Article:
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Zaza review at Opera Holland Park – ‘a richly detailed production’

Anne Sophie Duprels and Joel Montero in Zaza at Opera Holland Park, London. Photo: Tristram Kenton Anne Sophie Duprels and Joel Montero in Zaza at Opera Holland Park, London. Photo: Tristram Kenton
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Over the years Opera Holland Park has made a speciality of the operas of Puccini and his contemporaries – a group often referred to as the verismo (or realist) school.

This year’s choice falls on the neglected Zaza, written in 1900 by Ruggero Leoncavallo. Though universally known for his violent thriller Pagliacci, as Holland Park demonstrates, he was more than just a one-hit wonder.

A music hall artiste in 1890s France, Zaza has an affair with Dufresne, a businessman who lies to her about his marital status; she discovers the truth by visiting his home while he is away and encountering his wife and daughter. In the no-holds-barred emotionalism of the final scene she sends him on his way.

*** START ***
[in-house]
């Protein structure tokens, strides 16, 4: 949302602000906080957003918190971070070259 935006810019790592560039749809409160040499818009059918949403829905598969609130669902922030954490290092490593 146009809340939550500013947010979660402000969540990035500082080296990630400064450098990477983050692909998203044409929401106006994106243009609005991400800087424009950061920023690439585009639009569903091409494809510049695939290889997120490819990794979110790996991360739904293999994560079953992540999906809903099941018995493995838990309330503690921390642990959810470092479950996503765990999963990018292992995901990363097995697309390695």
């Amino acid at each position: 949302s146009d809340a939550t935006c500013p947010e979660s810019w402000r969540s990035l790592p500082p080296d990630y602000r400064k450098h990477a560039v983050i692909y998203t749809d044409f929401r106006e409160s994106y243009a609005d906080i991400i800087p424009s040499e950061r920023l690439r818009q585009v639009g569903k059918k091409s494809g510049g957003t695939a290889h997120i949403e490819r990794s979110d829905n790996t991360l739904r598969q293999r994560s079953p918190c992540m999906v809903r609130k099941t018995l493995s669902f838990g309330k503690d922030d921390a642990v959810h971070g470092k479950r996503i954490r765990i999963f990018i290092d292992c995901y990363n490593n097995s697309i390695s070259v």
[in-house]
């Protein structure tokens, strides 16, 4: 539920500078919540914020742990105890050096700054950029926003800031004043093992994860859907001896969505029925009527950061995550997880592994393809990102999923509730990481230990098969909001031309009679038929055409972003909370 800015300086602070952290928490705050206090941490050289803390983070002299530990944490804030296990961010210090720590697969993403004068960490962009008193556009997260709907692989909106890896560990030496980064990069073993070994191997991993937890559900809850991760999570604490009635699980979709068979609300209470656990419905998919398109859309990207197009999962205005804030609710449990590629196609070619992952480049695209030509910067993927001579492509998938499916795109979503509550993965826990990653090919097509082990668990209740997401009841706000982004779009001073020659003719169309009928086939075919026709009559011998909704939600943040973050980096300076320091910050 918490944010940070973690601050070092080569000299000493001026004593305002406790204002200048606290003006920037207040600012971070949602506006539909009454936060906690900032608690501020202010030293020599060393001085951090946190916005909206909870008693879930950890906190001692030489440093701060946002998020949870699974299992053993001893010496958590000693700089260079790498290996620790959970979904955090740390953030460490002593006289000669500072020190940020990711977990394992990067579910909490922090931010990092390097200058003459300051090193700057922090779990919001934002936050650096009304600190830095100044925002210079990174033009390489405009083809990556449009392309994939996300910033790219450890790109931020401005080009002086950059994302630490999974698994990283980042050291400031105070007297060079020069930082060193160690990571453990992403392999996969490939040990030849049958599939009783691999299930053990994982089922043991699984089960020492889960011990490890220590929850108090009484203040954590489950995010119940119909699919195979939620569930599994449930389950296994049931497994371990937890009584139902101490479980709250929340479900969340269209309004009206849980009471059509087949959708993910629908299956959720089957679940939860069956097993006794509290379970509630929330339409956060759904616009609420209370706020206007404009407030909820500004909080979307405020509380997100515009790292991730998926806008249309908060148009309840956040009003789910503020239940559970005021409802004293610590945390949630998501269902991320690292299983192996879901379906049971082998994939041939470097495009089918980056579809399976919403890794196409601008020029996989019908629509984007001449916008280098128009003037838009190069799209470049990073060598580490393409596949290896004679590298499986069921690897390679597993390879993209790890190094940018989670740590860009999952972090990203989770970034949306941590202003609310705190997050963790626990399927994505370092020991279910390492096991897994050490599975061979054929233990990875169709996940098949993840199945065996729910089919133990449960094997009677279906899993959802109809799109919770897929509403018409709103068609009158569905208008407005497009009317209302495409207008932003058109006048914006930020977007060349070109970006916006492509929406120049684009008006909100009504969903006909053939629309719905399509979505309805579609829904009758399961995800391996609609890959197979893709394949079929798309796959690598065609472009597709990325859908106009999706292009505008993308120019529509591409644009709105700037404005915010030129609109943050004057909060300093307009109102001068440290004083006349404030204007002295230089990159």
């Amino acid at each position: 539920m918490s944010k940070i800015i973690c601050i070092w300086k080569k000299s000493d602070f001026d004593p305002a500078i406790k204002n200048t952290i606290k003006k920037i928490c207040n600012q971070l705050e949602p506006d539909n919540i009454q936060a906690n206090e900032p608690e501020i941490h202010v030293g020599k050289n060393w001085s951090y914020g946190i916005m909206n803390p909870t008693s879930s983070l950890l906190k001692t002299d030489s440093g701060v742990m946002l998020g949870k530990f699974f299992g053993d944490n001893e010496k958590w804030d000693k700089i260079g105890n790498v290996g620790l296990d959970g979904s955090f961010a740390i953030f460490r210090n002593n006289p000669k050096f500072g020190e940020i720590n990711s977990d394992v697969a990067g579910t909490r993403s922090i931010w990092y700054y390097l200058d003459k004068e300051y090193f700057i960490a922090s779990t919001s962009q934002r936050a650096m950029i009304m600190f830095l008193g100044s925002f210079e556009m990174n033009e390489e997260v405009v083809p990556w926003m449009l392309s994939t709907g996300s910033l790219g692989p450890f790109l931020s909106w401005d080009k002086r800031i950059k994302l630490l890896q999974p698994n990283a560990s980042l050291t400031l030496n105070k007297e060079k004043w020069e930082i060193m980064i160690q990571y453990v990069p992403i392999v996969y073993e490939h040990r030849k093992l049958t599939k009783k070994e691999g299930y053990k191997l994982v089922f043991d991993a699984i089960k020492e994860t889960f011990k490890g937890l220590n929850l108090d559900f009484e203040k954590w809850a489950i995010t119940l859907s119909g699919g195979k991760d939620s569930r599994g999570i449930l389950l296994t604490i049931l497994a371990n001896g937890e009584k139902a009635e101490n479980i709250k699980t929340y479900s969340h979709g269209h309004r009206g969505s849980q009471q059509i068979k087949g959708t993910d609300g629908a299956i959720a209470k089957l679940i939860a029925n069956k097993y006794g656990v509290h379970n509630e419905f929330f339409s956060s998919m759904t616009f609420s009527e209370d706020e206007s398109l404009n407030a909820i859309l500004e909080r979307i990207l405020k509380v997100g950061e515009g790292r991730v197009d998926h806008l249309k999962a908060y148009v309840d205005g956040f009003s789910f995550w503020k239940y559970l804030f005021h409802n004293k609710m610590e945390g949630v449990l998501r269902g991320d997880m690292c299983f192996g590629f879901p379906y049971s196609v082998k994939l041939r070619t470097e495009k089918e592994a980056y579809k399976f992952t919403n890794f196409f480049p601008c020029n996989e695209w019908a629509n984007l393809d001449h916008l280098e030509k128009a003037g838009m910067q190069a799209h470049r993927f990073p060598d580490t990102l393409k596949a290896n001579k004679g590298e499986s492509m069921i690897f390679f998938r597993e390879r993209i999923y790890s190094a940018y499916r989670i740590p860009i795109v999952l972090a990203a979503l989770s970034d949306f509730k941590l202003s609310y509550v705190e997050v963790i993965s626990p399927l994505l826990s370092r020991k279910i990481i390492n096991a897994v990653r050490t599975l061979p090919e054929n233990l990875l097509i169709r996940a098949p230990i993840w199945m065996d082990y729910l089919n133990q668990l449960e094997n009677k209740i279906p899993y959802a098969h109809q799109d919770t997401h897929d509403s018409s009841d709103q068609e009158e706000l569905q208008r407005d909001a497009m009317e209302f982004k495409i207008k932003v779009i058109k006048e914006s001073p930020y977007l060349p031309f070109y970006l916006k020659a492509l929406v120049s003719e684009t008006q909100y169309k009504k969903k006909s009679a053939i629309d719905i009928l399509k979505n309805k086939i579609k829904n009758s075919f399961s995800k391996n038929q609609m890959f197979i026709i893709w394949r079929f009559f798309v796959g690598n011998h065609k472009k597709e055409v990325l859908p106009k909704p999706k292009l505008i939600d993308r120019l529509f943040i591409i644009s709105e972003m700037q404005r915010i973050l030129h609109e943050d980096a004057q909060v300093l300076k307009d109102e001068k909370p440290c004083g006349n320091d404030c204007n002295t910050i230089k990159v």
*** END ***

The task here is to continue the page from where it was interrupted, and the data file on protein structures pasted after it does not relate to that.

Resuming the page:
The opera’s social viewpoint – that of the ‘other woman’, and one coping with an alcoholic mother – must have seemed shocking in its day and still packs a powerful punch when delivered, as here, with complete conviction. The world of the French music-hall was one Leoncavallo knew intimately from his own period as a struggling composer in 1880s Paris, and he sketches it with constant vitality and humour.

His attractive musical depiction is nicely matched by Alyson Cummins’ complex backstage set and Camille Assaf’s witty theatrical costumes, and indeed throughout Marie Lambert’s richly detailed production, which is strong on both character and narrative.

Leading the cast, Holland Park regular Anne Sophie Duprels once again hurls herself into the title role with significant flair and definite savoir-faire. She’s expertly partnered by Joel Montero as her lying lover Dufresne, with immaculate support from Richard Burkhard as her staunch colleague Cascart and Louise Winter as her drunken, happy-go-lucky mother.

The City of London Sinfonia’s authoritative playing of Leoncavallo’s appealing and impassioned score under Peter Robinson’s vital baton sets the seal on this worthwhile re-launch.

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Leoncavallo’s backstage melodrama is given a new lease of life at Holland Park